This course is a wide-ranging introduction to the arts of the Islamic world from its beginnings in 7th-century Arabia to the present. The Islamic world will be defined broadly to include not only the historic lands of Islam extending from Spain to China, but also the current Muslim Diaspora. We will trace the development and diversity of artistic production of Islamic dynasties and regions, paying close attention to the changing relations between the European and the Islamic worlds, particularly in the 19th-century colonial context. Given the historical, chronological and geographic breadth of the material, our purpose will be to situate the painting, architecture, and ceramics (among other media) that will be the subject of our study into their specific socio-cultural, economic, and religious contexts. Throughout the course, we will explore issues of power and patronage, trade, regionalism, identity politics, and cultural interaction within the framework of artistic production and reception.  return to top

GASP 111 — Postmodern Art

This course focuses on the history of twentieth-century visual arts after WWII and the emergence of postmodernism in a global context. It examines artwork and critical theories in relation to historical, cultural and sociopolitical developments in various cultures throughout the world.  return to top

GASP 114 / ARTS 114 — Ancient Roman Art

This is an upper-division level art history course that examines the cultures and histories of ancient Greece, Etruria, and Rome, with the primary focus on ancient Rome. The course addresses the arts of these cultures from the Greek Dark Ages around 1000 BCE to the fall of ancient Rome in 476 CE, including architecture, sculpture, painting, mosaic, and the decorative arts. It explores works in their social context, addressing issues of patronage, gender, material culture, and religious change, among other topics. Example topics include ancient temple design, the lost cities of Pompeii and Herculaneum, and the design of the Coliseum.  return to top

GASP 131 / ARTS 120 — Critical Popular Music Studies

Whether we are deeply invested in it, or simply allow it to make up the background noise of our daily lives, popular music is a ubiquitous element of our everyday experience. It encodes our memories with sonic reference points, and connects us not only to our friends but also to those we do not and will never know. Yet despite its central place in our society, popular music often evades examination, and tends to be dismissed, especially by academics, as non-essential and unimportant in the broader scheme of things. The propriety of song lyrics may be debated, and the public images of artists contested, but the sounds themselves more often than not are neglected as meaningless or dismissed as trite. In this class we focus on the scholarship of those who would argue for the primacy and societal significance of popular music, including its sound.  return to top

GASP 141 / ARTS 141 / HIST 114 — History and Practice of Photography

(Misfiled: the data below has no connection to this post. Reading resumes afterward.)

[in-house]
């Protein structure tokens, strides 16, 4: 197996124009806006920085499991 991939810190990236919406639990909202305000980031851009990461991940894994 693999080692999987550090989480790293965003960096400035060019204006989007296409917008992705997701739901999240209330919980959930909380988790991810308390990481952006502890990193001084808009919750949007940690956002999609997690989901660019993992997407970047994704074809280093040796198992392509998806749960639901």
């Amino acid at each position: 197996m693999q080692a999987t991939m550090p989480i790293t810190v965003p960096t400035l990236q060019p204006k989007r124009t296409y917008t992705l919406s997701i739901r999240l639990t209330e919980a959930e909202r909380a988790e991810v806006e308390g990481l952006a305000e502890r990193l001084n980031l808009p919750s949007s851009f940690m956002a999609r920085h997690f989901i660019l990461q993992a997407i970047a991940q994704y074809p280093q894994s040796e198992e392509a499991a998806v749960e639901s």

Examine critical texts on the history and theory of photography, study the work of
photographers from diverse backgrounds, and investigate cultural and sociopolitical issues in photographic practice and production. Students will also learn some basic techniques of taking photographs through various in-class exercises and assignments.  return to top

GASP 151 — Topics in Visual Culture

Special topics in the study of visual culture in a global context.  return to top

GASP 151 — Topics in Visual Culture: History of Viewing/Exhibiting Art

Special topics in the study of visual culture in a global context.  return to top

GASP 151 — Topics in Visual Culture: Video Games and/as Art

Far from mere entertainment, yet protested in its new home in museums like MoMA, the video game is an important form of 21st century digital and material production. By approaching games and art from both theoretical and experiential perspectives, students in this topics of visual culture course will engage with the question of whether video games are art, and why such a question might matter, particularly in the contemporary age of digital reproducibility and global flow. Students will read texts from both game studies and visual culture, play digital games/artifacts, take field notes of gameplay, and write blog entries of various lengths. While experienced gamers are welcome, experience as a game player is unnecessary for participating in the class.  return to top

GASP 152 — Topics in Music Studies

Focuses on a combination of individual and group research projects in music studies.  return to top

GASP 152 — Topics in Music Studies: Popular Song in the US

Focuses on a combination of individual and group research projects in music studies.  return to top

GASP 171 — Museums as Contested Sites

This course examines issues concerning the history of museums and controversies surrounding high-profile art exhibitions that were staged by public and private institutions in the United States in the twentieth century. A large selection of interdisciplinary texts provides a historical and theoretical overview of the development of museums, as well as analyses of specific exhibitions in their sociopolitical contexts. Students will not only acquire specialized knowledge of institutional and curatorial practices, but also have the opportunity to put their critical understanding into practice through curating an original exhibition. Students have the opportunity to serve as student curators for the UC Merced Art Galleryreturn to top

GASP 172 — Curatorial Methods and Practices